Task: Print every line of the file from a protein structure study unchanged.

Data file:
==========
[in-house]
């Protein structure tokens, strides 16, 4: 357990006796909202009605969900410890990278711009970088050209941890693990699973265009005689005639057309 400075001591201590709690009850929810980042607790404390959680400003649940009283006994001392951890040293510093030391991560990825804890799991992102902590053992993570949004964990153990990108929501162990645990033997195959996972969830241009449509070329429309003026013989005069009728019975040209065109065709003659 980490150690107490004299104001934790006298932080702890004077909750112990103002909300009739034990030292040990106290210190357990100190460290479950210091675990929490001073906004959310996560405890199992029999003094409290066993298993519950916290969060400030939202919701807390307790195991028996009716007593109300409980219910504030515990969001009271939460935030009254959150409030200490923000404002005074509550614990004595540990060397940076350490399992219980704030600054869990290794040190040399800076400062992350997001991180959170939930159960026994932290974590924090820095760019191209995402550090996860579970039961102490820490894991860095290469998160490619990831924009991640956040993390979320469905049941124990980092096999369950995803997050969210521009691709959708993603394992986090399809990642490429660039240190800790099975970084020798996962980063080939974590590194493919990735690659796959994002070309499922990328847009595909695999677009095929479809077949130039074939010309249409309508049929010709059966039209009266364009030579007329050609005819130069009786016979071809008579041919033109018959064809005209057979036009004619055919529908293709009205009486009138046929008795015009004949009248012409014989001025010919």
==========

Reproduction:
[in-house]
């Protein structure tokens, strides 16, 4: 357990006796909202009605969900410890990278711009970088050209941890693990699973265009005689005639057309 400075001591201590709690009850929810980042607790404390959680400003649940009283006994001392951890040293510093030391991560990825804890799991992102902590053992993570949004964990153990990108929501162990645990033997195959996972969830241009449509070329429309003026013989005069009728019975040209065109065709003659 980490150690107490004299104001934790006298932080702890004077909750112990103002909300009739034990030292040990106290210190357990100190460290479950210091675990929490001073906004959310996560405890199992029999003094409290066993298993519950916290969060400030939202919701807390307790195991028996009716007593109300409980219910504030515990969001009271939460935030009254959150409030200490923000404002005074509550614990004595540990060397940076350490399992219980704030600054869990290794040190040399800076400062992350997001991180959170939930159960026994932290974590924090820095760019191209995402550090996860579970039961102490820490894991860095290469998160490619990831924009991640956040993390979320469905049941124990980092096999369950995803997050969210521009691709959708993603394992986090399809990642490429660039240190800790099975970084020798996962980063080939974590590194493919990735690659796959994002070309499922990328847009595909695999677009095929479809077949130039074939010309249409309508049929010709059966039209009266364009030579007329050609005819130069009786016979071809008579041919033109018959064809005209057979036009004619055919529908293709009205009486009138046929008795015009004949009248012409014989001025010919």